Monday Iran Talking Points

from LobeLog: News and Views Relevant to U.S.-Iran relations for November 1st, 2010:

The Washington Post: David Broder suggests since Obama can not control the “tidal force” of the marketplace, one other option for getting the United States out of its economic slump is by setting the stage for war with Iran. “With strong Republican support in Congress for challenging Iran’s ambition to become a nuclear power, he can spend much of 2011 and 2012 orchestrating a showdown with the mullahs,” writes Broder. “And as tensions rise and we accelerate preparations for war, the economy will improve.” Despite winning support from neoconservatives like Cliff May, Broder’s logic has been ripped to shreds by the commentariat, who say the idea emanates from an economic “loon tune land,” “a unique blend of moral depravity and intellectual laziness,” a “ridiculous idea” put forward by a “moral degenerate,” “ill-informed and morally bankrupt,” “intellectually lazy to the point of near-dishonesty, as well as mind-bogglingly belligerent,” “the most insane op-ed I’ve ever come across,” and “stupid enough when Elliot Abrams wrote it in August.”

Pajamas Media: Arch neocon Michael Ledeen parses comments made to an AIPAC crowd by Obama foreign policy official Dennis Ross. After lavishing Ross with praise as “one of the best practitioners of the diplomatic arts,” Ledeen goes on to criticize the Obama administration’s policy because of what he sees as a mix of falsehoods and understatements in Ross’s talk. “The central issue is NOT Iranian diplomatic recalcitrance; it’s the murder of American soldiers in both Iraq and Afghanistan,” writes Ledeen. “And that is the issue that nobody — not national security officials, not members of Congress, not pundits — wants to talk about. They avoid it with a remarkable single-mindedness, because to acknowledge it means having to respond forcefully, and no president for more than 30 years has been willing to do that.”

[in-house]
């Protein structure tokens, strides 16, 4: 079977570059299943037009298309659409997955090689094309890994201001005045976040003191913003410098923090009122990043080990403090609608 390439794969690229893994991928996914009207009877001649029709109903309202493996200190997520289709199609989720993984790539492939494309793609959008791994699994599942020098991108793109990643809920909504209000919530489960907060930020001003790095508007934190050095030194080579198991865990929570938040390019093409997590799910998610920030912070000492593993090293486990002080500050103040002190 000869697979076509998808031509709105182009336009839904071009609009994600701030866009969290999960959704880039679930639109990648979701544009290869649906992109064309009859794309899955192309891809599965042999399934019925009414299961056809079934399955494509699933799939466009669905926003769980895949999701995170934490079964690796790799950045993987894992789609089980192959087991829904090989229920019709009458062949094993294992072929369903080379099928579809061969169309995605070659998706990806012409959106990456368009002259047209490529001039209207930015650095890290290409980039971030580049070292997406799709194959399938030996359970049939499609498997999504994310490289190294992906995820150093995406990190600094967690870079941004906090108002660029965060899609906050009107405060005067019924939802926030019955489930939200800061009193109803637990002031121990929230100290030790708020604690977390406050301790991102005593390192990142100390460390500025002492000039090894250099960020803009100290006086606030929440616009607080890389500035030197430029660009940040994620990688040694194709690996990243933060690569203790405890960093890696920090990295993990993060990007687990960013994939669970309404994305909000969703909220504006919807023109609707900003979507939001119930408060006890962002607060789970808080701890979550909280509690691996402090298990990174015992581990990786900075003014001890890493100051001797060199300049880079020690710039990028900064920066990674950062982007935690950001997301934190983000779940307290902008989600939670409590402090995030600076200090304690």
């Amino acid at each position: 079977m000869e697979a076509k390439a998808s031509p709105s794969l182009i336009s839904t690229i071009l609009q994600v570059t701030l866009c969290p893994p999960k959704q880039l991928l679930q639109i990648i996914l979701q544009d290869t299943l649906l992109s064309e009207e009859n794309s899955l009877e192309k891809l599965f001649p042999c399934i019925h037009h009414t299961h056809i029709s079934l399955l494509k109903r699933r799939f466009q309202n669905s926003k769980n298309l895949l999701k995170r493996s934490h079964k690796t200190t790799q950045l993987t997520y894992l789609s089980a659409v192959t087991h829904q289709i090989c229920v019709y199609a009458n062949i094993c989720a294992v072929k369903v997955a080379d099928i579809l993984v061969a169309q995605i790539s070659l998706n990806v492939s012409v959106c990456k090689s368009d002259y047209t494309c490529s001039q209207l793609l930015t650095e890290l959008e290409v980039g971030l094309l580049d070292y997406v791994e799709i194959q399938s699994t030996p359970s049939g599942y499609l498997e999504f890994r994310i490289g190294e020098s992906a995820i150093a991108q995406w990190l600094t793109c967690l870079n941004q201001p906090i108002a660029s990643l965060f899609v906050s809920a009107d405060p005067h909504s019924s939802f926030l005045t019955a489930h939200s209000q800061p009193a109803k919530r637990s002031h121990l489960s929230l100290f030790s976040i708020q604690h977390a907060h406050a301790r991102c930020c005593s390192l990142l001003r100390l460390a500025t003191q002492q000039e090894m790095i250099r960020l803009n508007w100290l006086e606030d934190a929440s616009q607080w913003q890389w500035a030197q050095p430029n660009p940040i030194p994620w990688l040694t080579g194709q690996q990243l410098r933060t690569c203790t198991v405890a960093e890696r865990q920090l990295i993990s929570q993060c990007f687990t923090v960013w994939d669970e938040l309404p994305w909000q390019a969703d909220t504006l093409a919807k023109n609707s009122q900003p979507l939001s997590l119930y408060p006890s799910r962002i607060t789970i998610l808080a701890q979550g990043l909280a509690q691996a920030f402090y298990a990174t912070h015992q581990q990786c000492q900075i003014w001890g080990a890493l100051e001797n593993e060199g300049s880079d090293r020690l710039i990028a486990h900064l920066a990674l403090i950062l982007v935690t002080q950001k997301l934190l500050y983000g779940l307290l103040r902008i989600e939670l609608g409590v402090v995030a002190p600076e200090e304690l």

The Weekly Standard: The American Enterprise Institute’s Michael Rubin writes Iran may be the “most sanctioned planet on earth,” with unilateral sanctions more effective than the UN’s multilateral ones, which require international consensus. Sanctions are slowly having an effect. Rubin argues the upcoming talks between the P5+1 are a move in the wrong direction. “Certainly, a diplomatic solution to Iran’s nuclear ambitions is ideal, but under the wrong circumstances engagement could hasten conflict,” he writes. “Against the backdrop of the Islamic Republic’s faltering economy, the worst move for the Obama administration to make is to offer incentives that mitigate pressure on Tehran.” Rubin concludes the Obama administration should impose more sanctions — rather than more diplomatic initiatives — to “delegitimize the Iranian regime in the eyes of the Iranian people.”

The Weekly Standard: the Foundation for Defense of Democracies Reuel Marc Gerecht asserts that the latest dump of WikiLeaks documents show that “the Iranians have been wicked in Mesopotamia.” From this, argues Gerecht, the “Democratic foreign policy establishment” should start taking the words of Iran’s supreme leader Ali Khamenei seriously when he describes the United States as “Satan incarnate” or “the enemy of Islam.” Gerecht summarizes the Obama administration’s policy towards Iran as: “Obama presumably extended his hand to Khamenei not because the president is slow to anger when aggrieved Third Worlders kill Americans, but because he saw Iranian activity in Iraq, deplorable as it was, as somehow extricable from Iranian foreign policy toward the United States.” For Gerecht, the problem is “Ali Khamenei and his inner circle really like to kill Americans.” Gerecht concludes if reports that Iran is supplying anti-aircraft missiles to the Taliban are true, then the United States is only digging its own grave “if we don’t respond militarily to their provocation.”

Author: Eli Clifton

Visit for the latest news analysis and commentary from Inter Press News Service's Washington bureau chief Jim Lobe.